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From the Magazine Techonomy Events

Is Yeast the Future of Manufacturing?

Amyris CEO John Melo will be speaking on Monday at Techonomy 2018. Tune into our webcast live from our home page.

John Melo believes that the path to making sustainable development mainstream is to create environmentally-friendly products so appealing that demand forces the replacement of traditional manufacturing methods. He hopes this will eliminate a great deal of pollution and environmental degradation, as he builds synthetic genomics firm Amyris, where he is CEO.

He wants to “make it easier for people to choose better for themselves and for the planet,” he says. “For the average consumer in 10 years, sustainably made products should become the new normal, and harmful products will be the exception.”

Amyris labs near Berkeley, California. (Photo courtesy of Amyris.)

Amyris achieved prominence in the genomics field long before consumers heard its name. The company’s first endeavor, funded by a $42.5 million grant in 2004 from the Bill & Melinda Gates Foundation, was to find an alternative means of producing an antimalarial drug that until then had required isolating chemicals from a rare tree. Up until then, the yields from that process had been unreliable. Amyris’ solution offered some of the first proof that synthetic genomics—re-engineering the genomes of living things to produce desired compounds in a safe, reliable manufacturing process—could be commercially viable.

Amyris scientists fine-tuned a strain of yeast to produce artemisinic acid, a precursor component to the antimalarial drug. The yeast-derived compound went to market in 2013. Since then, Melo estimates, steady availability of the drug has saved the lives of 1 million children each year, reducing the death toll by more than 60 percent.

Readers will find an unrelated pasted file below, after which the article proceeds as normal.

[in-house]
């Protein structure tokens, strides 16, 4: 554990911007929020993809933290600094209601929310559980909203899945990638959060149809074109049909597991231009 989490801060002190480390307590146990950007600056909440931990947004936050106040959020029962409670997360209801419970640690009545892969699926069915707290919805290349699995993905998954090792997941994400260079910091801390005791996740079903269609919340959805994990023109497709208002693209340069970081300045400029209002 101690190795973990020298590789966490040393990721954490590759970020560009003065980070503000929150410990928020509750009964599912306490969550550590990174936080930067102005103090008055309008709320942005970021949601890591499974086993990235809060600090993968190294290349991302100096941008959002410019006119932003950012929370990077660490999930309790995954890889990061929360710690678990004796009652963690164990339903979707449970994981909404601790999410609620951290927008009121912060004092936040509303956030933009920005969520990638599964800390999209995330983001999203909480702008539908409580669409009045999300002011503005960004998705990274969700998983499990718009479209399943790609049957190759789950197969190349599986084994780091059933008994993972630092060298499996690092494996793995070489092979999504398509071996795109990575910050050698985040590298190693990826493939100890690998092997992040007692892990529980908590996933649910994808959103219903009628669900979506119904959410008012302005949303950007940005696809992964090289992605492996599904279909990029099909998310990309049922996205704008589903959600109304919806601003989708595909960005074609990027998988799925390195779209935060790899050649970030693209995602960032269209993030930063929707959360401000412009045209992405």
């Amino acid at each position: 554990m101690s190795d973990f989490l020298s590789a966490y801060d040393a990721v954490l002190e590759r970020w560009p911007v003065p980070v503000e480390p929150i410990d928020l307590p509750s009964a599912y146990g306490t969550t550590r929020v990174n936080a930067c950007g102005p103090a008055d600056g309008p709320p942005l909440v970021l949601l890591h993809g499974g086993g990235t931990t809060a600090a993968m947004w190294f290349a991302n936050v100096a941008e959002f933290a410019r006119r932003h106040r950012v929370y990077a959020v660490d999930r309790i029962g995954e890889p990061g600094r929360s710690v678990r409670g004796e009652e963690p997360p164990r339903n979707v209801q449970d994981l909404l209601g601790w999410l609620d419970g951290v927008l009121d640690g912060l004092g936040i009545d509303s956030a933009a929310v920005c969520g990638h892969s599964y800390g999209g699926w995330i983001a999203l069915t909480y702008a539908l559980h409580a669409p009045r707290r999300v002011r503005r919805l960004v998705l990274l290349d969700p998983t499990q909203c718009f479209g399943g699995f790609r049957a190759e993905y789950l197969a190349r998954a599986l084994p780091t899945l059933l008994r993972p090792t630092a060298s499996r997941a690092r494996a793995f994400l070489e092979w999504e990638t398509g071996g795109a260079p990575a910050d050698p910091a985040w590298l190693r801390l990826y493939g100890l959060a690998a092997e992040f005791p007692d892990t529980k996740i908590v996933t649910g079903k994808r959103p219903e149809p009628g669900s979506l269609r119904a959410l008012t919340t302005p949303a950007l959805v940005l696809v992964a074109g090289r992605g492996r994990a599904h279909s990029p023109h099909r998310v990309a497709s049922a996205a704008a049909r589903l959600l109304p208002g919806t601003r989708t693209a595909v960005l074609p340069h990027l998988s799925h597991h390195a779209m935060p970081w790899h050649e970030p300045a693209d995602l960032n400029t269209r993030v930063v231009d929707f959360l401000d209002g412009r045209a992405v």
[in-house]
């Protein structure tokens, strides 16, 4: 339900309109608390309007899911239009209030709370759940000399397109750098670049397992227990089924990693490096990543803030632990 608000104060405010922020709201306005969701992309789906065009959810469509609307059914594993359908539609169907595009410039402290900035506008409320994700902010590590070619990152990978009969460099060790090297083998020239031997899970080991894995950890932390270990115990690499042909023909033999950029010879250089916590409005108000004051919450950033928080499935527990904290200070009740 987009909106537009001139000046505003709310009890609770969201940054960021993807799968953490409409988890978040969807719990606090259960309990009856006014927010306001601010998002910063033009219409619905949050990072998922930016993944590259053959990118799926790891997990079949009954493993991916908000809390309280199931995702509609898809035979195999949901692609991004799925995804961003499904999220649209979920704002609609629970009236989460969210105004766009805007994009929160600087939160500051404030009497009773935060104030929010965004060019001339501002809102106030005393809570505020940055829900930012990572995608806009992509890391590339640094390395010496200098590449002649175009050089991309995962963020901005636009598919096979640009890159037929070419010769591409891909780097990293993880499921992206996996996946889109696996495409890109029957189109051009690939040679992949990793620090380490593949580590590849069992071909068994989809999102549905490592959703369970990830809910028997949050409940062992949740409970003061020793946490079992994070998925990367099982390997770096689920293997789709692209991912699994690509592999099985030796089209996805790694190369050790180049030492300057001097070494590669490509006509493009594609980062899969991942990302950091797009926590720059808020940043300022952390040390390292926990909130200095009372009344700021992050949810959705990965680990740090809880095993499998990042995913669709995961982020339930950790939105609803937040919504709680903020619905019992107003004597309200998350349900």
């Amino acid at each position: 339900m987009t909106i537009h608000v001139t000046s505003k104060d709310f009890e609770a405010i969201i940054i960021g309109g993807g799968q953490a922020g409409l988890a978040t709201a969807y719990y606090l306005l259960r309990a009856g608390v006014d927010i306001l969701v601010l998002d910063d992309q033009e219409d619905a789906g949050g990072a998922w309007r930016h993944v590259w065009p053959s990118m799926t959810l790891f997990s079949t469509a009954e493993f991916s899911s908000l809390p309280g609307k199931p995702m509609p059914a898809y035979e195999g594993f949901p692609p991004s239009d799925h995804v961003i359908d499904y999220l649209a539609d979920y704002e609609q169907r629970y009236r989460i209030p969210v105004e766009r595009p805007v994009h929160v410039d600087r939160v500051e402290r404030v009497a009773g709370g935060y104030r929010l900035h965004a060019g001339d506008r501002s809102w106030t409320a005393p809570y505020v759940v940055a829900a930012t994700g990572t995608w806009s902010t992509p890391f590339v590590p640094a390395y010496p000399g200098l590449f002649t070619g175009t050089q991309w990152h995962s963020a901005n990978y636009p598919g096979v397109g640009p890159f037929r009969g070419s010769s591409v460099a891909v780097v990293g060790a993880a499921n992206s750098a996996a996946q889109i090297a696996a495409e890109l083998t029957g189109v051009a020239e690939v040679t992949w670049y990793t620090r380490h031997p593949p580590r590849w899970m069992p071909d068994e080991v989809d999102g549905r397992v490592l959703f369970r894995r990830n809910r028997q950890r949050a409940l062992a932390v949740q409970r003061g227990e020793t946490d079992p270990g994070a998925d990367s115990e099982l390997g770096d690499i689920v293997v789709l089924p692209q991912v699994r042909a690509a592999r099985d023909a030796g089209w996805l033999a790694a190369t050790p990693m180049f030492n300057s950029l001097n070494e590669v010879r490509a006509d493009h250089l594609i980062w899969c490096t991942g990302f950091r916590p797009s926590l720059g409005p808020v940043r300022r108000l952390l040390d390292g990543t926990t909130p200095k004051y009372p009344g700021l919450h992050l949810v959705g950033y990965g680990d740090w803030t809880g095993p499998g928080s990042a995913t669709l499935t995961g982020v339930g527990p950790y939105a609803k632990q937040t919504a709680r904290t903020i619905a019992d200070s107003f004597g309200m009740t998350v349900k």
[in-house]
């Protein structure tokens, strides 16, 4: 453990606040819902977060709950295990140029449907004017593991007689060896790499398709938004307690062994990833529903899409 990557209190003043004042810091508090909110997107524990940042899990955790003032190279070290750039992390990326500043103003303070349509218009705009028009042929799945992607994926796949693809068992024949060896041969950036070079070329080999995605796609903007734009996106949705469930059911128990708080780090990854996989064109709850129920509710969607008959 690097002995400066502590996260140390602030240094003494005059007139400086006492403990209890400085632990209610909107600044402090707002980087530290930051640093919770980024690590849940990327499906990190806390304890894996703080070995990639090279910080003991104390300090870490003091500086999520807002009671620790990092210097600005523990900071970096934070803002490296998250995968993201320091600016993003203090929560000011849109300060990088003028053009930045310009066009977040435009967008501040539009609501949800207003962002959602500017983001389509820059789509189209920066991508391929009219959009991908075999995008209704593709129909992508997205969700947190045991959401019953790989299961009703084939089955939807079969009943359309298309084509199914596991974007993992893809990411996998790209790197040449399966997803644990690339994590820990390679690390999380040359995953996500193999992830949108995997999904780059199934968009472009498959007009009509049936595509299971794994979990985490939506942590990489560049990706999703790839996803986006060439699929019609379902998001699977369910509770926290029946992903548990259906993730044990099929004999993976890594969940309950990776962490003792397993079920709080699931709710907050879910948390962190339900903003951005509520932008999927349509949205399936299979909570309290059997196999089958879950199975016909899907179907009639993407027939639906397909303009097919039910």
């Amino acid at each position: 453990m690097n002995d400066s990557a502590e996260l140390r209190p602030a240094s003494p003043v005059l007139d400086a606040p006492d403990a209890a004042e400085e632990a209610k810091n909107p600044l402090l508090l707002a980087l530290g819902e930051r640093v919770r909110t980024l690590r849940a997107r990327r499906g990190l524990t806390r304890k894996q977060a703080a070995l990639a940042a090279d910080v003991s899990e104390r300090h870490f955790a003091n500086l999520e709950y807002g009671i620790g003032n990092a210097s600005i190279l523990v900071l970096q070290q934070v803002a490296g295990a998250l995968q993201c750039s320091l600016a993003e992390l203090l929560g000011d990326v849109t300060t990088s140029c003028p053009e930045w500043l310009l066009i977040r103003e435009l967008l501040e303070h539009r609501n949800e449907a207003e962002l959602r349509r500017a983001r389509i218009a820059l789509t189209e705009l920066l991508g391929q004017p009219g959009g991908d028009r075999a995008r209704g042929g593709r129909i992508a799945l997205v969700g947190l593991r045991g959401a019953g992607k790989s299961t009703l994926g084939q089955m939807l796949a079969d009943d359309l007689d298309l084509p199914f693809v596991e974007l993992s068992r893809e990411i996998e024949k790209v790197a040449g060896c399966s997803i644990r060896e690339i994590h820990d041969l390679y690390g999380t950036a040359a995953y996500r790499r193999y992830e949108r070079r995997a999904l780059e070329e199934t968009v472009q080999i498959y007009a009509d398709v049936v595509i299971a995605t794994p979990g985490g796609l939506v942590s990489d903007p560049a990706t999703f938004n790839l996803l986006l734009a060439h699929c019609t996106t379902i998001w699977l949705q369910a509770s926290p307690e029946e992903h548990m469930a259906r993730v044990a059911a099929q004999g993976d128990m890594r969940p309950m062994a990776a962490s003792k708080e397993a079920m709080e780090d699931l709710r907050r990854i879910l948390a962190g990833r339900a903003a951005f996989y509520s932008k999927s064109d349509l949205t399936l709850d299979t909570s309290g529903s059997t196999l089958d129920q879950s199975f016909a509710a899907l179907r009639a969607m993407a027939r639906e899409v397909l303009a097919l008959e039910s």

Today, the Amyris team is working to expand the portfolio of compounds its strains of yeast can generate. But its focus remains on products that have traditionally been extracted from rare or difficult-to-access sources in nature. Yeast-based manufacturing of squalene, a skin-softening emollient previously extracted from the livers of sharks, led to the launch of the company’s Biossance skincare line. “[It] has become the fastest-growing skincare brand in the U.S. by delivering a sustainably sourced moisturizer that is healthy for the consumer,” says Melo. He claims the shift to yeast-generated squalene is saving the lives of as many as 3 million sharks per year.

Synthetic genomics might sound like a niche field, but Melo says the potential for creating more sustainable products is huge. Strides in the lab are helping to drive further progress. Each new sustainably grown product requires company scientists to engineer and perfect a new strain of yeast, but the time they take to do that is getting much shorter.

Now the company is finalizing development of a sweetener, based on natural sucrose, but that has no calories whatsoever. “Your taste receptors think you’re eating sugar,” Melo says. It may sound too good to be true, but Melo is confident Amyris has the science perfected, and he says the product will start shipping commercially this year. The hard part will be scaling up manufacturing to create thousands of tons per year in giant vats of special yeast.

“So why does biotech matter?” asks Melo. “Because with biotech and fermentation you can have sustainable and healthy products for everyone on the planet.”

 

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